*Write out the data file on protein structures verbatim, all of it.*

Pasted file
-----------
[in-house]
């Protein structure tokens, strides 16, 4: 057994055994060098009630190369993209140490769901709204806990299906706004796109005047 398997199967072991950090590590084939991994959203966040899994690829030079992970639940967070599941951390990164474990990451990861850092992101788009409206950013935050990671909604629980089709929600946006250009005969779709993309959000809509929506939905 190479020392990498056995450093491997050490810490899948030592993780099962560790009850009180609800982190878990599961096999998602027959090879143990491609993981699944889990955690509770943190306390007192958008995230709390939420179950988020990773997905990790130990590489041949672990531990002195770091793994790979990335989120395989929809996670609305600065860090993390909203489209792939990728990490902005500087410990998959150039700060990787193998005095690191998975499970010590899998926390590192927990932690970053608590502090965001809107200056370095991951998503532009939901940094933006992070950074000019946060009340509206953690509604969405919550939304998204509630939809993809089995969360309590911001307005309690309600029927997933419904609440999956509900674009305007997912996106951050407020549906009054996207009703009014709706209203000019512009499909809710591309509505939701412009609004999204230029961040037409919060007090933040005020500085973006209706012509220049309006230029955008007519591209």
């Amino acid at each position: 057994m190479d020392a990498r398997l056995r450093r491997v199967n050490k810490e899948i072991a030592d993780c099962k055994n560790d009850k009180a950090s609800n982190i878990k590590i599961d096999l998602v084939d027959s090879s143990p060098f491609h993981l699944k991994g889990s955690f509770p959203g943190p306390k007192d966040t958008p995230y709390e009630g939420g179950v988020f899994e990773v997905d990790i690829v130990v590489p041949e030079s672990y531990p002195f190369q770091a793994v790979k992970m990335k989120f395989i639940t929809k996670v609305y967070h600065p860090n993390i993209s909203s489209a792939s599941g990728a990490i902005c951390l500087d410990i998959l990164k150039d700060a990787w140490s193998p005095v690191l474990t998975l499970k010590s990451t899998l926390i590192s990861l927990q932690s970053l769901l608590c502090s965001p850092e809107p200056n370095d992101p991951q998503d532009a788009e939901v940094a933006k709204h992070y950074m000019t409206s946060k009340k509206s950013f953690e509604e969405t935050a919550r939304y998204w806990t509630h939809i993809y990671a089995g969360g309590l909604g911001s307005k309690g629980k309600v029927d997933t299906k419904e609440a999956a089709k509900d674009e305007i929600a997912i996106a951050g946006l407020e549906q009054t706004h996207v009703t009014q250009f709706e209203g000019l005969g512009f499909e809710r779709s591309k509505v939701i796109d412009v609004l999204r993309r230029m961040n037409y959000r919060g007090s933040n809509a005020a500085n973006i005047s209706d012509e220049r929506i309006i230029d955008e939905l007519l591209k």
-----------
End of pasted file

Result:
[in-house]
């Protein structure tokens, strides 16, 4: 057994055994060098009630190369993209140490769901709204806990299906706004796109005047 398997199967072991950090590590084939991994959203966040899994690829030079992970639940967070599941951390990164474990990451990861850092992101788009409206950013935050990671909604629980089709929600946006250009005969779709993309959000809509929506939905 190479020392990498056995450093491997050490810490899948030592993780099962560790009850009180609800982190878990599961096999998602027959090879143990491609993981699944889990955690509770943190306390007192958008995230709390939420179950988020990773997905990790130990590489041949672990531990002195770091793994790979990335989120395989929809996670609305600065860090993390909203489209792939990728990490902005500087410990998959150039700060990787193998005095690191998975499970010590899998926390590192927990932690970053608590502090965001809107200056370095991951998503532009939901940094933006992070950074000019946060009340509206953690509604969405919550939304998204509630939809993809089995969360309590911001307005309690309600029927997933419904609440999956509900674009305007997912996106951050407020549906009054996207009703009014709706209203000019512009499909809710591309509505939701412009609004999204230029961040037409919060007090933040005020500085973006209706012509220049309006230029955008007519591209």
């Amino acid at each position: 057994m190479d020392a990498r398997l056995r450093r491997v199967n050490k810490e899948i072991a030592d993780c099962k055994n560790d009850k009180a950090s609800n982190i878990k590590i599961d096999l998602v084939d027959s090879s143990p060098f491609h993981l699944k991994g889990s955690f509770p959203g943190p306390k007192d966040t958008p995230y709390e009630g939420g179950v988020f899994e990773v997905d990790i690829v130990v590489p041949e030079s672990y531990p002195f190369q770091a793994v790979k992970m990335k989120f395989i639940t929809k996670v609305y967070h600065p860090n993390i993209s909203s489209a792939s599941g990728a990490i902005c951390l500087d410990i998959l990164k150039d700060a990787w140490s193998p005095v690191l474990t998975l499970k010590s990451t899998l926390i590192s990861l927990q932690s970053l769901l608590c502090s965001p850092e809107p200056n370095d992101p991951q998503d532009a788009e939901v940094a933006k709204h992070y950074m000019t409206s946060k009340k509206s950013f953690e509604e969405t935050a919550r939304y998204w806990t509630h939809i993809y990671a089995g969360g309590l909604g911001s307005k309690g629980k309600v029927d997933t299906k419904e609440a999956a089709k509900d674009e305007i929600a997912i996106a951050g946006l407020e549906q009054t706004h996207v009703t009014q250009f709706e209203g000019l005969g512009f499909e809710r779709s591309k509505v939701i796109d412009v609004l999204r993309r230029m961040n037409y959000r919060g007090s933040n809509a005020a500085n973006i005047s209706d012509e220049r929506i309006i230029d955008e939905l007519l591209k």